National Estimates of Health and Functional Status of Children Aged 3 to 17 Years by DDa
National Estimates of Health and Functional Status of Children Aged 3 to 17 Years by DDa

In analyses limited to children with isolated DDs, statistically significant increases were still observed for most health and functional status indicators. However, for each DD assessed, the prevalence estimates of nearly all indicators were substantially reduced among the subset with isolated DDs compared with the total sample, indicating that the severity of individual conditions is likely greater in cases in which they co-occur with other disabilities.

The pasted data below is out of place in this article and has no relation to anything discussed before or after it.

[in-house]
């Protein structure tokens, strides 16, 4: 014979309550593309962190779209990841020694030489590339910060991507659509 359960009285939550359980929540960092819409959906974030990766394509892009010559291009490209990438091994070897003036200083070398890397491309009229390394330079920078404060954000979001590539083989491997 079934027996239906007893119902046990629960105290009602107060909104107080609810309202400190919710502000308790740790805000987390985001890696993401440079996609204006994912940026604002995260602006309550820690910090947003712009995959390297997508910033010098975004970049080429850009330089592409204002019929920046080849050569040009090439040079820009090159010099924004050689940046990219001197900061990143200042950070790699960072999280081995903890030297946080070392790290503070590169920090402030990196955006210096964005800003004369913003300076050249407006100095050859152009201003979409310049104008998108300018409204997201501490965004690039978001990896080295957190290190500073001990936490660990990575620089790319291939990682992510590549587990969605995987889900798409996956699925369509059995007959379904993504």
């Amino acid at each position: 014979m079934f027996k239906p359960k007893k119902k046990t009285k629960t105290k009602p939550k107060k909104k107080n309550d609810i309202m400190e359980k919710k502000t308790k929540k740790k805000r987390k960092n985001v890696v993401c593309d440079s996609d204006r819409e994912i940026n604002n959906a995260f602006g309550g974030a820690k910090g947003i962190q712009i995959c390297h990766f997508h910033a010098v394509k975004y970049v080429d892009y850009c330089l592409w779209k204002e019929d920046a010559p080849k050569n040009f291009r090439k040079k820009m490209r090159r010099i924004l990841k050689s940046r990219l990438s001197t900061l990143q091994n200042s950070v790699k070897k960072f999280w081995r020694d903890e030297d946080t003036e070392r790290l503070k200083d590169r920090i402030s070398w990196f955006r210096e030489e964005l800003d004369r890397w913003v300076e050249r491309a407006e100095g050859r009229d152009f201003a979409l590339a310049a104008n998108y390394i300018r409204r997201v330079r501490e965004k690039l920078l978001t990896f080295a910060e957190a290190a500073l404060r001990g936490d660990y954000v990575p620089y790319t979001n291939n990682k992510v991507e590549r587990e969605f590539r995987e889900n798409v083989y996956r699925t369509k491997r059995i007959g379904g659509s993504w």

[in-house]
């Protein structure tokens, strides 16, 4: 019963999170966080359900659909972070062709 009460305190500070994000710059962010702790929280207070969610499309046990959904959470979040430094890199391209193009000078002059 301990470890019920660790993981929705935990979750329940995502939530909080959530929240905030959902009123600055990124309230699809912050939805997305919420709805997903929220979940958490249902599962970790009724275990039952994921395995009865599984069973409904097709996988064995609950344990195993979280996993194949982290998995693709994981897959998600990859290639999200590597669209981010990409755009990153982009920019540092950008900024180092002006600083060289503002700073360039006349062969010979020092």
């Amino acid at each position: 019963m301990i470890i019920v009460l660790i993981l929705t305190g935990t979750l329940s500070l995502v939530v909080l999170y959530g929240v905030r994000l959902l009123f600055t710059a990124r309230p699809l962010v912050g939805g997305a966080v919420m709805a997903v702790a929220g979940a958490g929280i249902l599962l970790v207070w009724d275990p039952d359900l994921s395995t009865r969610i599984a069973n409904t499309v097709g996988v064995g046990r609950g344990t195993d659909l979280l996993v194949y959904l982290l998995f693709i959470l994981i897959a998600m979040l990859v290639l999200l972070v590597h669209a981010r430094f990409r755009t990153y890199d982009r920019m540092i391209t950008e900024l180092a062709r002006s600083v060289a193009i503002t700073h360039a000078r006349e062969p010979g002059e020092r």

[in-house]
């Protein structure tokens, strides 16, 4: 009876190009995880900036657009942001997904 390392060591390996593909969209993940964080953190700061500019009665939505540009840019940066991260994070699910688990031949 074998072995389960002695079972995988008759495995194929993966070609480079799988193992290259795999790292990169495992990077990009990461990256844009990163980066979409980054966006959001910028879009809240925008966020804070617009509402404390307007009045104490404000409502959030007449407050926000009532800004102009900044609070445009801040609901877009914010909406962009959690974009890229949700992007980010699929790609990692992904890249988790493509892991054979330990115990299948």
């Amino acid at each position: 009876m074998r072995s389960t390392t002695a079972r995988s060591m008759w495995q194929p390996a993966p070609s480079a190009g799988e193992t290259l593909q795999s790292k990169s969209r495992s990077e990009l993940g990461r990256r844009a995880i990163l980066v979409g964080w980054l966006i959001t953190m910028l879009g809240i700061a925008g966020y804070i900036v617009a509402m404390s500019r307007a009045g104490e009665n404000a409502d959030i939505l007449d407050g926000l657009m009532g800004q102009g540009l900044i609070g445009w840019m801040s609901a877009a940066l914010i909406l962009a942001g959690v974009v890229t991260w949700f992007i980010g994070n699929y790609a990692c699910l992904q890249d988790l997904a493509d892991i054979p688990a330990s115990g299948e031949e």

All measures of health care use were higher among children with DDs compared with children without DDs (Table 4). Children with DDs were 2.2 times more likely to have been seen by a medical specialist, 7.8 times more likely to have been seen by a mental health professional, and 5.9 times more likely to have visited a therapist or allied health professional during the past year. A 2-fold increase in the number of visits to emergency departments and surgical or medical procedures in the past year for children with a DD compared with children without a DD was also noted. Children with seizures were most likely to have seen a medical specialist in the past year (56.7%), and children with autism were most likely to have recently seen a mental health care professional (54.8%) or therapist (60.5%). Frequent office visits (>9 in the past year) were common across all DD categories, with approximately one-fifth to one-quarter of children with DDs falling in this range. Children with seizures and those reported to be deaf/have a lot of trouble hearing were more likely than children with other DDs to have 2 or more visits to the emergency department in the past year. Surgery or medical procedures in the past year were most common among children with blindness.